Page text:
Why it's especially important to be tested for sexually transmitted diseases in this day and age.
It has been said that the best things in life are free, and while I usually agree with this age-old adage, I've come to realize it doesn't apply to one of the very best things in life: sex.
No, I'm not referring to literally paying for sex. I'm talking about the heavy risk that we all take when engaging in it.
Some STDs last a lifetime and can cause irreparable damage, including infertility and death. That's quite the price to pay for a between-the-sheets tango. With 19 million newly reported STD cases per year, this certainly is a high risk to be taking … and the cost could truly end up being more than it's worth. Why Your "Number" Doesn't Matter
Considering the high rates of STD contraction in the United States, I am always alarmed by the number of friends and peers who knowingly put themselves at risk by engaging in unsafe sex … and don't seem the least bit fazed by it. Stories about unprotected sex with new partners are rampant among the younger crowd, and many seem shocked when I bring up the fact that oral sex as a cause for STD concerns.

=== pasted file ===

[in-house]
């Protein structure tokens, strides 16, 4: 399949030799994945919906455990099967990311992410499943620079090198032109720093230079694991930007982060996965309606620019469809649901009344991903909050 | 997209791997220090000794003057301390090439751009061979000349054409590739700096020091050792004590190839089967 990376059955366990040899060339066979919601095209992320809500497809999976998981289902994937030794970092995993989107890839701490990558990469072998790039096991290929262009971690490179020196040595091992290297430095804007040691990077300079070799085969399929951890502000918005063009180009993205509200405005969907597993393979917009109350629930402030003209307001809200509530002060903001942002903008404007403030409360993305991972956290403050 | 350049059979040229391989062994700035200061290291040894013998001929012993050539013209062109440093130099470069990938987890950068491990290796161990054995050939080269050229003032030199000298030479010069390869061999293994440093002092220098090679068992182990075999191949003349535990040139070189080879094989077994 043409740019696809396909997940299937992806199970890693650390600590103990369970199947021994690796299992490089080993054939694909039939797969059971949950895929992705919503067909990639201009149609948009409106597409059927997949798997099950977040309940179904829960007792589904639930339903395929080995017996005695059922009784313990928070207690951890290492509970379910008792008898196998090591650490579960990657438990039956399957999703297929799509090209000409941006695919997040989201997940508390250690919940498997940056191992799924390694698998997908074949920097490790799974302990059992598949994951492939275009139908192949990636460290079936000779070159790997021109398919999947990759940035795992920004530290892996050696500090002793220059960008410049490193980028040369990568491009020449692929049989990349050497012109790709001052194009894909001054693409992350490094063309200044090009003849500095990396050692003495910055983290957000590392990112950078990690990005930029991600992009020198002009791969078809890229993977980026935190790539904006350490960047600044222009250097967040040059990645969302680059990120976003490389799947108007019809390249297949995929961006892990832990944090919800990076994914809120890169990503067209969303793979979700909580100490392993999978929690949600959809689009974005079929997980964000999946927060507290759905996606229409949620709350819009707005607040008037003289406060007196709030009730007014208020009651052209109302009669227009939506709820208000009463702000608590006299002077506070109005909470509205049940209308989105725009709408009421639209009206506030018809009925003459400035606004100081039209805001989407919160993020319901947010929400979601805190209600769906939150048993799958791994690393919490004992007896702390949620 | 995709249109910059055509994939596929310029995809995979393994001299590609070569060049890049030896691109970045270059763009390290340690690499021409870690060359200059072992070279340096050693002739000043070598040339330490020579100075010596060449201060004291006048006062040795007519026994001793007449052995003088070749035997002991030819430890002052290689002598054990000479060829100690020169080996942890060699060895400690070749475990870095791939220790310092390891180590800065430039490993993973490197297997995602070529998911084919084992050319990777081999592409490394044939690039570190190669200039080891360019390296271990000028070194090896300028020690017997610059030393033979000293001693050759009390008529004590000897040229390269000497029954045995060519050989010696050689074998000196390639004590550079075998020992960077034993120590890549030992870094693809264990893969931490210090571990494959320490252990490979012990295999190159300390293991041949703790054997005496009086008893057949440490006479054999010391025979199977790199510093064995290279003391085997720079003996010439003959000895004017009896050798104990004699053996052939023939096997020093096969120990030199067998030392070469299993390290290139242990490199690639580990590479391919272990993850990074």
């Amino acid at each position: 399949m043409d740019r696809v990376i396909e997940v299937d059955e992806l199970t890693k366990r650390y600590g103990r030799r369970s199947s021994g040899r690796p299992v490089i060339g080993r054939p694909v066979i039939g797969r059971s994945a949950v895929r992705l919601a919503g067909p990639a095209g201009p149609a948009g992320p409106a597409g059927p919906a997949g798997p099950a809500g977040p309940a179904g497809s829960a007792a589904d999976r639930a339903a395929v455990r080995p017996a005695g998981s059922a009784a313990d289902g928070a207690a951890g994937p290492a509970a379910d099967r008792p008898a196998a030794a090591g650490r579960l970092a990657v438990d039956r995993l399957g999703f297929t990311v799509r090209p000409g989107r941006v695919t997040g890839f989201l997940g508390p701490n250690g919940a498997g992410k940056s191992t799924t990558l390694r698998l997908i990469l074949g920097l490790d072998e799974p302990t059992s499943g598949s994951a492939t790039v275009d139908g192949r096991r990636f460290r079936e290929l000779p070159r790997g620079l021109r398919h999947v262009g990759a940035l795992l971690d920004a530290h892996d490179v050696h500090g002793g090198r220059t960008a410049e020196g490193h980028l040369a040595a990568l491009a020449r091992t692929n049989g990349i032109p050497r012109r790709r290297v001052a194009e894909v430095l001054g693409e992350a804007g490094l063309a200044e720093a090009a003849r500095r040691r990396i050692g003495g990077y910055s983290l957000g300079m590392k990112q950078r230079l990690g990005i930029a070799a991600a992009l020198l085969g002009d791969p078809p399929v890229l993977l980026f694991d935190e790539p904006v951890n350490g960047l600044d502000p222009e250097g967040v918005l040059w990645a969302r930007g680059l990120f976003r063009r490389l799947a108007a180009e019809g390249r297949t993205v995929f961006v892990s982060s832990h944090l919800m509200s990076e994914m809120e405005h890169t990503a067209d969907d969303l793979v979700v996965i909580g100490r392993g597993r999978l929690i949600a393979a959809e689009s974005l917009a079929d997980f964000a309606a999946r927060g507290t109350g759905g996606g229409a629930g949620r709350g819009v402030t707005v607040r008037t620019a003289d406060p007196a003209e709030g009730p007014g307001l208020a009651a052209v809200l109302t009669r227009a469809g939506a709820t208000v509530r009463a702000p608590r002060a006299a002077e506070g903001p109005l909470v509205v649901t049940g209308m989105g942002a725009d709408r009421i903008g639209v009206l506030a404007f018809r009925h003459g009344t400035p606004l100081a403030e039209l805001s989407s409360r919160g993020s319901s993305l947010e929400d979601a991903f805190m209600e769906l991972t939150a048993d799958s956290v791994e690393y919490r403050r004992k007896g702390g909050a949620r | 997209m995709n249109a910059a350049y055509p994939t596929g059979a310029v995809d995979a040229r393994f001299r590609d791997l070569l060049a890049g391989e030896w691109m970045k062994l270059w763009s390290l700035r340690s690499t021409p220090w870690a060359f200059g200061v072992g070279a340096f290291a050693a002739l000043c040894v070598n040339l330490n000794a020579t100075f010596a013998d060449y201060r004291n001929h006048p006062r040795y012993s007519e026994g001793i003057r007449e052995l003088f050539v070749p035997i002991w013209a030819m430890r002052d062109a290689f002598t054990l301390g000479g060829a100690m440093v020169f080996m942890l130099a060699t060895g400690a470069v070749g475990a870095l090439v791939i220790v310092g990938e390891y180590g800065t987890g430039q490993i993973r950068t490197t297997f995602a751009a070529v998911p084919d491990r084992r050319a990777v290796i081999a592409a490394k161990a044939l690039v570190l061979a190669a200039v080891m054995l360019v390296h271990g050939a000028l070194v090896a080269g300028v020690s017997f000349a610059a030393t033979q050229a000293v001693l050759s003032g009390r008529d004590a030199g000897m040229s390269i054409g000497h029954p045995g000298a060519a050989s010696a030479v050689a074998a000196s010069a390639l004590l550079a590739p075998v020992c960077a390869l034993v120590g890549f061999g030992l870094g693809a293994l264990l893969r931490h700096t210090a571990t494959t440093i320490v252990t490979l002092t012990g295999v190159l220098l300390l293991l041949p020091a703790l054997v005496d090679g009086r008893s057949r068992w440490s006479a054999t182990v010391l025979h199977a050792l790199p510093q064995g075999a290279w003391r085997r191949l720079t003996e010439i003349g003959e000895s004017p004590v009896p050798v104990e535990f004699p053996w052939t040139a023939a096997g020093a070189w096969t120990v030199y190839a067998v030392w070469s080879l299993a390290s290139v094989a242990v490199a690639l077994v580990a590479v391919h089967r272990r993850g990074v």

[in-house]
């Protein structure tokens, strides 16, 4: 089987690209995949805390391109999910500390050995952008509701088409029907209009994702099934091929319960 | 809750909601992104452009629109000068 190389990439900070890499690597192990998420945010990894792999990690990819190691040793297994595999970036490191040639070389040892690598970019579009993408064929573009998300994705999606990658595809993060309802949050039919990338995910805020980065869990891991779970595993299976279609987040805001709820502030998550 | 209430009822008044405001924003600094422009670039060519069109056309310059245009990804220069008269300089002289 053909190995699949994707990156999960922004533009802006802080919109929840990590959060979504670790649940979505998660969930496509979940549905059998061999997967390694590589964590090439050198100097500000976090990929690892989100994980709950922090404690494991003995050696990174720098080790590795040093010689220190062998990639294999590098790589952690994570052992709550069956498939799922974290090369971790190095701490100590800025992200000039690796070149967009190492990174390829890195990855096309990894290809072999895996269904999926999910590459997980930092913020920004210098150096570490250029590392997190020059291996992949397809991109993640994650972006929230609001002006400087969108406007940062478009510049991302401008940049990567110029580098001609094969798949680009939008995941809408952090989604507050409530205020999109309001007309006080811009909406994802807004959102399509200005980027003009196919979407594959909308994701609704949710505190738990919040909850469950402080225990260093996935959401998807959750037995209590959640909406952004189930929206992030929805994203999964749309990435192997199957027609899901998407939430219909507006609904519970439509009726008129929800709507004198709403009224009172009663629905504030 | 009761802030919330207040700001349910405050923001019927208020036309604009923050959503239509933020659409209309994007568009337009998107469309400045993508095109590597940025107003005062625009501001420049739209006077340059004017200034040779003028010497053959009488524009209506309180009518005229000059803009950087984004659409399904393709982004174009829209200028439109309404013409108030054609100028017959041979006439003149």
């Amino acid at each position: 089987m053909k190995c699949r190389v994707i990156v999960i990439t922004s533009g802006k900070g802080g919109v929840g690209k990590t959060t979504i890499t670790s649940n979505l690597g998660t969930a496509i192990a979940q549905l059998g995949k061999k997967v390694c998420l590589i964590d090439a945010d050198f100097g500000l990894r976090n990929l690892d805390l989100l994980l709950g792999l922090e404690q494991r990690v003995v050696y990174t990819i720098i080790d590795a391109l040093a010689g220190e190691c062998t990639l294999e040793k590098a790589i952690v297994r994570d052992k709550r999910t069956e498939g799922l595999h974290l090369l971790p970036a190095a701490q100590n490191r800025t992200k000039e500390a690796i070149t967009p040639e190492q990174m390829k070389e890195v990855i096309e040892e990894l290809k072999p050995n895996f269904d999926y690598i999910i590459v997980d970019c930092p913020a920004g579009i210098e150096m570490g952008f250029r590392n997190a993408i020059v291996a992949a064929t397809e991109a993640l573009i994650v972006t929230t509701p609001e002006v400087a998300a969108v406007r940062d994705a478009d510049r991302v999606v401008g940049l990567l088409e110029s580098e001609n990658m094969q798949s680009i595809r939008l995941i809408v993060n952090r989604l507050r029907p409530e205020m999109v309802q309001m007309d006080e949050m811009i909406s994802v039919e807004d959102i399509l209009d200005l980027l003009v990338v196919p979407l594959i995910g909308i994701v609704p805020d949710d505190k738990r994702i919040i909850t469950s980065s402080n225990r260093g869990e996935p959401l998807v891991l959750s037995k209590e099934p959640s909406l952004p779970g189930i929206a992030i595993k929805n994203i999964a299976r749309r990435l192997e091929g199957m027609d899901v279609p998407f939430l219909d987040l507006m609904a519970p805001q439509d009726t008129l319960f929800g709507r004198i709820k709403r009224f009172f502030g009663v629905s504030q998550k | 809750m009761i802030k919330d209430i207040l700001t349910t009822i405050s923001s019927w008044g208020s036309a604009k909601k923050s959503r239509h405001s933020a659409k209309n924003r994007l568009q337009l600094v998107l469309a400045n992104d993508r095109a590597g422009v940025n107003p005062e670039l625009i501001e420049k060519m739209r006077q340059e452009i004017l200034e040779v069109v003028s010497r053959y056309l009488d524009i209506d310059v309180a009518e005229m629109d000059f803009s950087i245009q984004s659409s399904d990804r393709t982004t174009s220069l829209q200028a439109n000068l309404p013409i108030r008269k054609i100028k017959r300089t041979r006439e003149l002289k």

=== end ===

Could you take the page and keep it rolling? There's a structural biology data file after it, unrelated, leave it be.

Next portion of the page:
One-night stands; anal sex exploration; threesomes; blackout-drunk sex sessions where you only hope a condom was used but can't quite remember ... the list of sexual exploits go on and on, and they are all often brought up or even bragged about when the topic of sex arises. Sunday brunch can feel more like a pissing contest to see who got away with the weirdest sexual act the night before.
Still, the single hottest sex fact that no one boasts about enough is "I'm STD free!" In a day when there are 700,000 reported cases of gonorrhea per year, being STD free is incredibly sexy and worth bragging to the world. I wear my own STD-free badge with pride. Top Tips For Your First Getaway As A Couple
I suppose one of the reasons people aren't gathered around on Sundays bragging about their STD-free status is because the topic itself is decidedly unsexy. Plus, there is an increasingly high rate of sexually active people not being tested, whether it's because of misinformation, fear or sheer ignorance.
Even I once believed that I was automatically tested for STDs when I went for my annual OB/GYN exam. Imagine my shock when I discovered that this was not the case. It only came to light when discussing a bad sexual decision with my gynecologist.
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